Climate Change Analysis Predicts Losses for South

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Water levels in Lake Purdy in October fell to just 30 percent of normal capacity.

Esther Ciammachilli,WBHM

Water levels in Lake Purdy in October fell to just 30 percent of normal capacity.

Scientists and economists have put together a detailed new analysis of potential economic damage from climate change in the United States. The study, published in the journal “Science,” uses decades of data to make predictions down to the county level. One takeaway: Alabama and the rest of the South could suffer more than other parts of the country. Higher energy bills, crop failures, and heat strokes are just some of the factors that will hurt economies across the South, according to the study.

The University of California at Berkeley’s James Rising, who co-authored the report, says, “Alabama stands to lose about three times the national average in its income, and that’s mostly driven by big increases in death rates.”

That can include mortality from heatwaves and associated diseases and accidents. The study predicts climate-change-related deaths in Alabama will roughly double those from car accidents by the end of the century. It also forecasts that the wealth gap between North and South will widen.climatemap-atlanticmag

“What we find is that climate change is going to exacerbate inequality,” says Rising, “both because the South is already hotter and poorer, and because the North is actually going to, in some areas, get benefits from milder winters.”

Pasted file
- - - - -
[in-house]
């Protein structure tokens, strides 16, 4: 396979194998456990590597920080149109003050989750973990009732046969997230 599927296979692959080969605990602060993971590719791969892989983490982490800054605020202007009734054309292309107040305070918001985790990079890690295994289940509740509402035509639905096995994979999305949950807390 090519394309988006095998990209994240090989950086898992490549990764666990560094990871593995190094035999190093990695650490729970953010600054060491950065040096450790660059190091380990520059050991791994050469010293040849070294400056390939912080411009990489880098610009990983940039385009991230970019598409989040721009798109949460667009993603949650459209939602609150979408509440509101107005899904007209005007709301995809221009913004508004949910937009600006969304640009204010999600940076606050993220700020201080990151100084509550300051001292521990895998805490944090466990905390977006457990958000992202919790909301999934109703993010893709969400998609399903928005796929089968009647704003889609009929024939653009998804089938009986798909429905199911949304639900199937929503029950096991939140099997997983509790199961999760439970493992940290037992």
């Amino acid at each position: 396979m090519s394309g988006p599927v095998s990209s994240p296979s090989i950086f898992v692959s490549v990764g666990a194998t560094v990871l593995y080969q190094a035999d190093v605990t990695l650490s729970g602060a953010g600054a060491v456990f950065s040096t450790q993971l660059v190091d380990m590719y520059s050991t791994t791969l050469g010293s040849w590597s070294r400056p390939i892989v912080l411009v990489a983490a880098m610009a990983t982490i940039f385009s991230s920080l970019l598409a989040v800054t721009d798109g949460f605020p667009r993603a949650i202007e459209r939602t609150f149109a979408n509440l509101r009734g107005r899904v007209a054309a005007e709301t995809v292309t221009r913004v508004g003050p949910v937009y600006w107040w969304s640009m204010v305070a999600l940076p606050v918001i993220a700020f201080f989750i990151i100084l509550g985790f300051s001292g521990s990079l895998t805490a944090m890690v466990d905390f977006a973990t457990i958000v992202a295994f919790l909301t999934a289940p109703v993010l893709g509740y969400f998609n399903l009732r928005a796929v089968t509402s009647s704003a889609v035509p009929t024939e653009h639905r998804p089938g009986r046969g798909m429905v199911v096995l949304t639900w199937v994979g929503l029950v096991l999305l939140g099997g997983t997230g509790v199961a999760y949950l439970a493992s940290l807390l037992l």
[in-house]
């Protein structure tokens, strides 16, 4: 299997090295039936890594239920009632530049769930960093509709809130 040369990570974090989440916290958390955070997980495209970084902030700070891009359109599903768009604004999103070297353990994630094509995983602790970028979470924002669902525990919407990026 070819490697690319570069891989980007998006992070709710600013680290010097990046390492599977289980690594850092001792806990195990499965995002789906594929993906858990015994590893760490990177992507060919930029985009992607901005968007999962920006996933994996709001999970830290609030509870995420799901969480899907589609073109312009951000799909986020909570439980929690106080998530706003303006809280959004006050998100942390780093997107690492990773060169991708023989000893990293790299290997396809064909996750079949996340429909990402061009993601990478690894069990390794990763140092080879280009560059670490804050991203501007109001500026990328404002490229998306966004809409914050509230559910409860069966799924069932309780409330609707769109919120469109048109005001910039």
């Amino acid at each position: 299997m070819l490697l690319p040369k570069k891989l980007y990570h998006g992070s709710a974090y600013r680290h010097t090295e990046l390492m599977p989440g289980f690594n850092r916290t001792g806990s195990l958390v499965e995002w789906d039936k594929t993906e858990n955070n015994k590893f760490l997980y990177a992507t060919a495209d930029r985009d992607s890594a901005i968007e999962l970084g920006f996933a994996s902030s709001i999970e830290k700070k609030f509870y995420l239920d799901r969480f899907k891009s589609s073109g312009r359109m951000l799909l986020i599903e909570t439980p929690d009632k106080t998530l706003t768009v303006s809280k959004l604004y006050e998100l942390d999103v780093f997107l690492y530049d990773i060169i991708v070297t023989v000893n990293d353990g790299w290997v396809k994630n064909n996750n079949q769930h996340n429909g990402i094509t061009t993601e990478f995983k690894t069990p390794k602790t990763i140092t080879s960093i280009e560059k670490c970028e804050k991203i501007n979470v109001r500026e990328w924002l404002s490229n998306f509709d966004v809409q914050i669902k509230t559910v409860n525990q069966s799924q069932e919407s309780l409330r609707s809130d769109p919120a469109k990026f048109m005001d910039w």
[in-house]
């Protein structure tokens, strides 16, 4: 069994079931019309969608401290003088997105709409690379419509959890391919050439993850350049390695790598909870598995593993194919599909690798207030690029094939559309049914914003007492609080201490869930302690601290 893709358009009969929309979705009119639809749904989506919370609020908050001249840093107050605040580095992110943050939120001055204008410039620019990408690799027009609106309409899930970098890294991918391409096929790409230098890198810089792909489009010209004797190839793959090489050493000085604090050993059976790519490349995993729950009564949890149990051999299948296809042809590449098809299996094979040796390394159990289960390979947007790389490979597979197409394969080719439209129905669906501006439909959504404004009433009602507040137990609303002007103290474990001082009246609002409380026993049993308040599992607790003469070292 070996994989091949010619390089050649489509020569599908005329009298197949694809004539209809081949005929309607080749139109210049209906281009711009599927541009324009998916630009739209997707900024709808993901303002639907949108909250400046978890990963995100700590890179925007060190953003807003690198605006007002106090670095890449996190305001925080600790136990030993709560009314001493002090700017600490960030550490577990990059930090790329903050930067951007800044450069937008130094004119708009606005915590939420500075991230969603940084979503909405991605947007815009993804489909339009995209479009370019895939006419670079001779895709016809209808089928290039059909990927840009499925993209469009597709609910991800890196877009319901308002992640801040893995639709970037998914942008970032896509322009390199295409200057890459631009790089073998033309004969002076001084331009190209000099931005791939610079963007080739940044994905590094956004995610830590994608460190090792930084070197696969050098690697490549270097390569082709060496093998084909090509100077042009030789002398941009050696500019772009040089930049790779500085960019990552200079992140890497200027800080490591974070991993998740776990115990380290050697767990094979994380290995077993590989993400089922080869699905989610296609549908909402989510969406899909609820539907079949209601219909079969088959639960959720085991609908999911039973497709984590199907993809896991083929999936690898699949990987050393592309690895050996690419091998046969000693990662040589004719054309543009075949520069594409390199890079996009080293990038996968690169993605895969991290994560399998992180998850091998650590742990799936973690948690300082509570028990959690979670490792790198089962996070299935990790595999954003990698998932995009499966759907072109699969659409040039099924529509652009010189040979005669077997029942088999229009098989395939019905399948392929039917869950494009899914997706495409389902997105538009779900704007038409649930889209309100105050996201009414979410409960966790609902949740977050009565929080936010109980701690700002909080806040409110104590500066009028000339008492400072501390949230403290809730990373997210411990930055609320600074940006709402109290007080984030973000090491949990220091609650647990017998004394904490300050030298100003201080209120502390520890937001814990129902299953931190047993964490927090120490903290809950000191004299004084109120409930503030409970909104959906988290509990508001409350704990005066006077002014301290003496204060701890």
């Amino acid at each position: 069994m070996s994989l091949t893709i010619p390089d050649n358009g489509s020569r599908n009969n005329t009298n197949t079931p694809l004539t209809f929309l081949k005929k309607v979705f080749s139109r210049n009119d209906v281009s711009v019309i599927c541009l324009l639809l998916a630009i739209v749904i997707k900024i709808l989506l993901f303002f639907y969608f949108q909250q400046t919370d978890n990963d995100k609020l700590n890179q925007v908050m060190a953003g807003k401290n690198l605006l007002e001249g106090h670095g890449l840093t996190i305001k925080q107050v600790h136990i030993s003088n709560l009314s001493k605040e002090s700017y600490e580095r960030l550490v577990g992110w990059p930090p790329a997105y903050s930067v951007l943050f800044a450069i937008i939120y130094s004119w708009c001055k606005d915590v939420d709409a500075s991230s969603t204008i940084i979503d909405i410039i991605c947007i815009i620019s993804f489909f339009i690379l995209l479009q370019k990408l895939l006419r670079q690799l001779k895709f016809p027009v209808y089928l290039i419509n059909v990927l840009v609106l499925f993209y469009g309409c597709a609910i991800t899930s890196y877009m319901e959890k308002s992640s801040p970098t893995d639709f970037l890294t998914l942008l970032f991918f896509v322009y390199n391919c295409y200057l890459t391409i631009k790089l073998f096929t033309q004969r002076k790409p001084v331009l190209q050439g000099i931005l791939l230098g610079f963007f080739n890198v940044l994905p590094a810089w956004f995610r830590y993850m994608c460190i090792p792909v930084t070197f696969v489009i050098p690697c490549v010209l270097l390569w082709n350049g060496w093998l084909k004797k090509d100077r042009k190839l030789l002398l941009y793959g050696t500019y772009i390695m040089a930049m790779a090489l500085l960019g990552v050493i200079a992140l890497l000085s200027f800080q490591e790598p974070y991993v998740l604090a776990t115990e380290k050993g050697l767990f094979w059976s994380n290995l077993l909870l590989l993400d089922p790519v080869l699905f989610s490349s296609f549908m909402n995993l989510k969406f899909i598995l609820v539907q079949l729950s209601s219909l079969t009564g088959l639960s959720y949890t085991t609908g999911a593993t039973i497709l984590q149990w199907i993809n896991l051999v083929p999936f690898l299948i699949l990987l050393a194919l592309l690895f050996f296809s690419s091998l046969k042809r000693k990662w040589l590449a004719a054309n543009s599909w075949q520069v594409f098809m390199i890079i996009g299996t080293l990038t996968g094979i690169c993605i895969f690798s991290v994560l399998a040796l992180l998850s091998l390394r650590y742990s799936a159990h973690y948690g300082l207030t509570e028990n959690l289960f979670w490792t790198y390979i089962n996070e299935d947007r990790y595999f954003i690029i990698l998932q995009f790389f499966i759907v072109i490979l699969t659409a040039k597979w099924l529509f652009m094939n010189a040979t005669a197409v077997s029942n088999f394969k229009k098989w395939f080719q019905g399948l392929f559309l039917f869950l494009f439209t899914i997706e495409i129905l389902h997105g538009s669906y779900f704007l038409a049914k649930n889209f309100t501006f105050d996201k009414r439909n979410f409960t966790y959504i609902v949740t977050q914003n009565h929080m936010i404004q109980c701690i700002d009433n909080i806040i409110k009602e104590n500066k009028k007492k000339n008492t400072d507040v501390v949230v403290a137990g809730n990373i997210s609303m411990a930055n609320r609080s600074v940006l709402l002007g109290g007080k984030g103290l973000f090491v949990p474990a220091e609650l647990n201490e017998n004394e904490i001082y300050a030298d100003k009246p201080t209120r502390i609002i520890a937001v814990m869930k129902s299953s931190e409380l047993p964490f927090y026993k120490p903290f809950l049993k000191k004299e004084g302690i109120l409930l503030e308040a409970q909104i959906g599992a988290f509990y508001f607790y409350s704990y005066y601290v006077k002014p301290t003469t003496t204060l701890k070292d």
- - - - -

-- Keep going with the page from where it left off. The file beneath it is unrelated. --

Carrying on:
But in Alabama, addressing climate change is not a political priority.

John Christy, Alabama’s State Climatologist, explains to companies thinking about moving to Alabama how the local climate can work to their advantage. And he says the study is just wrong.

“Climate models just aren’t reliable in terms of telling us about what’s going on now and what’s going on in the future,” he says. “The evidence for a disastrously changing climate is pretty thin.”

One thing Christy and the study authors agree on is the need to be prepared for hot and extreme weather. James Rising says there are many ways to do that. “Cities can paint the tops of their buildings white. They can plant more green spaces, make sure that they have plenty of water and air conditioning. And farmers can make sure that they invest in irrigation,” he says.

Rising says the new study is meant to help businesses, government, and other institutions better assess climate risks and make “more rational policies … We’re not trying to describe some kind of catastrophe that’s going to at some point just ‘click on.’ Climate change is going to become progressively more and more damaging and going to impact more more people, and having in hand the kind of kind of understanding that lets you choose as a society how much you’re willing to lose can really help make for better policy making.”